messages from one of
the greatest minds ever.

Through his letters,
we travel through his mind
and discover Basho's
gentleness and humanity.

I plead for your help in
finding a person or group
to take over my 3000 pages of Basho material,
to edit and improve the material, to receive 100%
of royalties, to spread Basho’s wisdom worldwide
and preserve for future generations.

Quotations from Basho Prose


The days and months are
guests passing through eternity.
The years that go by
also are travelers.



The mountains in silence
nurture the spirit;
the water with movement
calms the emotions.


All the more joyful,
all the more caring


Seek not the traces
of the ancients;
seek rather the
places they sought.



Basho Spoken Word


Only this, apply your heart
to what children do


"The attachment to Oldness
is the very worst disease
a poet can have."


“The skillful have a disease;
let a three-foot child
get the poem"


"Be sick and tired
of yesterday’s self."


"This is the path of a fresh
lively taste with aliveness
in both heart and words."
.

"In poetry is a realm
which cannot be taught.
You must pass through it
yourself. Some poets have made
no effort to pass through, merely
counting things and trying
to remember them.
There was no passing
through the things."


"In verses of other poets,
there is too much making
and the heart’s
immediacy is lost.
What is made from
the heart is good;
the product of words
shall not be preferred."


"We can live without poetry,
yet without harmonizing
with the world’s feeling
and passing not through
human feeling, a person
cannot be fulfilled. Also,
without good friends,
this would be difficult."


"Poetry benefits
from the realization
of ordinary words."


"Many of my followers
write haiku equal to mine,
however in renku is the
bone marrow of this old man."


"Your following stanza
should suit the previous one as an expression
of the same heart's connection."


"Link verses the way
children play."


"Make renku
ride the Energy.
Get the timing wrong,
you ruin the rhythm."


"The physical form
first of all must be graceful
then a musical quality
makes a superior verse."

"As the years passed
by to half a century.
asleep I hovered
among morning clouds
and evening dusk,
awake I was astonished
at the voices of mountain
streams and wild birds."


“These flies sure enjoy
having an unexpected
sick person.”



Haiku of Humanity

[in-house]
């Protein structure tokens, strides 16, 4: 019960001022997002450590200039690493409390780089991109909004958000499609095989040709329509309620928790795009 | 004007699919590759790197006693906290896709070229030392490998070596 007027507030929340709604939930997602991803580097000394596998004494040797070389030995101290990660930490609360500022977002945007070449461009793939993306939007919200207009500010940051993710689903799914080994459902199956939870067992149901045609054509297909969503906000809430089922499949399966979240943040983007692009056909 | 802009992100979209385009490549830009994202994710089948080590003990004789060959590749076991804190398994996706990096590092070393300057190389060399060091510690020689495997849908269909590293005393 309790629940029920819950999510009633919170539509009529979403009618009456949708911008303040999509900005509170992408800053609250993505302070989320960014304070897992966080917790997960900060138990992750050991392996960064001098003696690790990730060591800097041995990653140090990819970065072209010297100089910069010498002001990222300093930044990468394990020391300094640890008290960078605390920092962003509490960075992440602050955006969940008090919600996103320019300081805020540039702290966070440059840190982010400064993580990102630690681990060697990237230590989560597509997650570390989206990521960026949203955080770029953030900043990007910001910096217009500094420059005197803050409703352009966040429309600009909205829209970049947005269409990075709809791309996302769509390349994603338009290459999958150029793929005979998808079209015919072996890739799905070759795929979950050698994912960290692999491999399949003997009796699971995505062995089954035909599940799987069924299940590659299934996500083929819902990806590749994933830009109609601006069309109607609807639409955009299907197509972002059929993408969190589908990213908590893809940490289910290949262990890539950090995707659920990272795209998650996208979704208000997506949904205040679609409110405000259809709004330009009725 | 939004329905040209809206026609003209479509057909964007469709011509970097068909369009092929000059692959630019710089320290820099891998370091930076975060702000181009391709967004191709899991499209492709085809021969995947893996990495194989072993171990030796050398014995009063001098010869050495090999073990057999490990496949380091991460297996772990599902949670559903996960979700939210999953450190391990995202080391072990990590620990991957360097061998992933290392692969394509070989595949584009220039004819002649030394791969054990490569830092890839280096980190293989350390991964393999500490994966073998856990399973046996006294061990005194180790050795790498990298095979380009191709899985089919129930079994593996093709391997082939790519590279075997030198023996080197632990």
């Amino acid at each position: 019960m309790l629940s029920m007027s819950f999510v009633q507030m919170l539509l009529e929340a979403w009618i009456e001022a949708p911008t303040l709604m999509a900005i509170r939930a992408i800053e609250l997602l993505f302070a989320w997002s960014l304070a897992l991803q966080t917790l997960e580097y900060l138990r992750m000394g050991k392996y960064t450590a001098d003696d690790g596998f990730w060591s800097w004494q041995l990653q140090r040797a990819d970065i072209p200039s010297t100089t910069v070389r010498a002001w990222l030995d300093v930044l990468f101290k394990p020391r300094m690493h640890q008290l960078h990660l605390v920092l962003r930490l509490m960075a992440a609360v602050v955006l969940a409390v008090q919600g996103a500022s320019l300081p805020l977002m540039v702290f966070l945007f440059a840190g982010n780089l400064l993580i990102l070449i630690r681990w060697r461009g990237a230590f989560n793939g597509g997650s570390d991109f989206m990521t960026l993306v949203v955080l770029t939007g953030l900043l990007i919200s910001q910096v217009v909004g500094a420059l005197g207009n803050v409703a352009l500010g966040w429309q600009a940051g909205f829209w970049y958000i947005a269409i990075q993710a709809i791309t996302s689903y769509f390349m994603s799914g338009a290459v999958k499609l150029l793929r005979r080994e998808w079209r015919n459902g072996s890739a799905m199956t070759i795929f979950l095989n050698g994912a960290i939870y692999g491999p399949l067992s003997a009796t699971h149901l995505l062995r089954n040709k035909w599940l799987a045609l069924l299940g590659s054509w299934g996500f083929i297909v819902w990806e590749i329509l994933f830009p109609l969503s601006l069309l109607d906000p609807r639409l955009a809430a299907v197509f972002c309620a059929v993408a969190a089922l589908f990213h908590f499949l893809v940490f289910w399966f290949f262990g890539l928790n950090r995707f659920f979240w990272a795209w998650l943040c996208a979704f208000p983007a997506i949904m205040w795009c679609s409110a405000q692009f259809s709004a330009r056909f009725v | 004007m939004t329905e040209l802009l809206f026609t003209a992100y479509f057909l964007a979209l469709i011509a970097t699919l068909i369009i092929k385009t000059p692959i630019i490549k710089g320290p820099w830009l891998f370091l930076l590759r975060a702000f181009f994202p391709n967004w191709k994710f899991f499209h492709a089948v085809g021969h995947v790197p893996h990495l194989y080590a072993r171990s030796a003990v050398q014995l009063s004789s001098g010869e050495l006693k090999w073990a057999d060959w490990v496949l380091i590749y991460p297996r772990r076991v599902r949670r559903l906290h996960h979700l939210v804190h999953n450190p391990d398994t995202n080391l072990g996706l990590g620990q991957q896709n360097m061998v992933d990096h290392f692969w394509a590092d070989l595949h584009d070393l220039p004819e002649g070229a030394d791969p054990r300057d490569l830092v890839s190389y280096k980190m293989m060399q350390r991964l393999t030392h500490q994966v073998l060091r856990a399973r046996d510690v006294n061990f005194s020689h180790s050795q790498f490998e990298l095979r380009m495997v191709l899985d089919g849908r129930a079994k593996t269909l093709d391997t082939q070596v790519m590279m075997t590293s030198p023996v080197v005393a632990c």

Drunk on sake
woman wearing haori
puts in a sword


Night in spring
one hidden in mystery
temple corner


Wrapping rice cake
with one hands she tucks
hair behind ear


On Life's journey
plowing a small field
going and returning


Child of poverty
hulling rice, pauses to
look at the moon


Tone so clear
the Big Dipper resounds
her mallet


Huddling
under the futon, cold
horrible night


Jar cracks
with the ice at night
awakening



Basho Renku
Masterpieces

With her needle
in autumn she manages
to make ends meet
Daughter playing koto
reaches age seven


After the years
of grieving. . . finally
past eighteen
Day and night dreams of
Father in that battle


Now to this brothel
my body has been sold
Can I trust you
with a letter I wrote,
mirror polisher?


Only my face
by rice-seedling mud
is not soiled
Breastfeeding on my lap
what dreams do you see?



Single renku stanzas


Giving birth to
love in the world, she
adorns herself



Autumn wind
saying not a word
child in tears


Among women
one allowed to lead
them in chorus


Easing in
her slender forearm
for his pillow


Two death poems:


On a journey taken ill
dreams on withered fields
wander about

Clear cascade -
into the ripples fall
green pine needles




basho4humanity
@gmail.com




Plea for Affiliation

 

Plea For Affiliation

 

I pray for your help

in finding someone
individual, university,

or foundation - 
to take over my

3000 pages of material,   
to cooperate with me 

to edit the material,
to receive all royalties 

from sales, to spread

Basho’s wisdom worldwide,
and preserve for

future generations.


basho4humanity

@gmail.com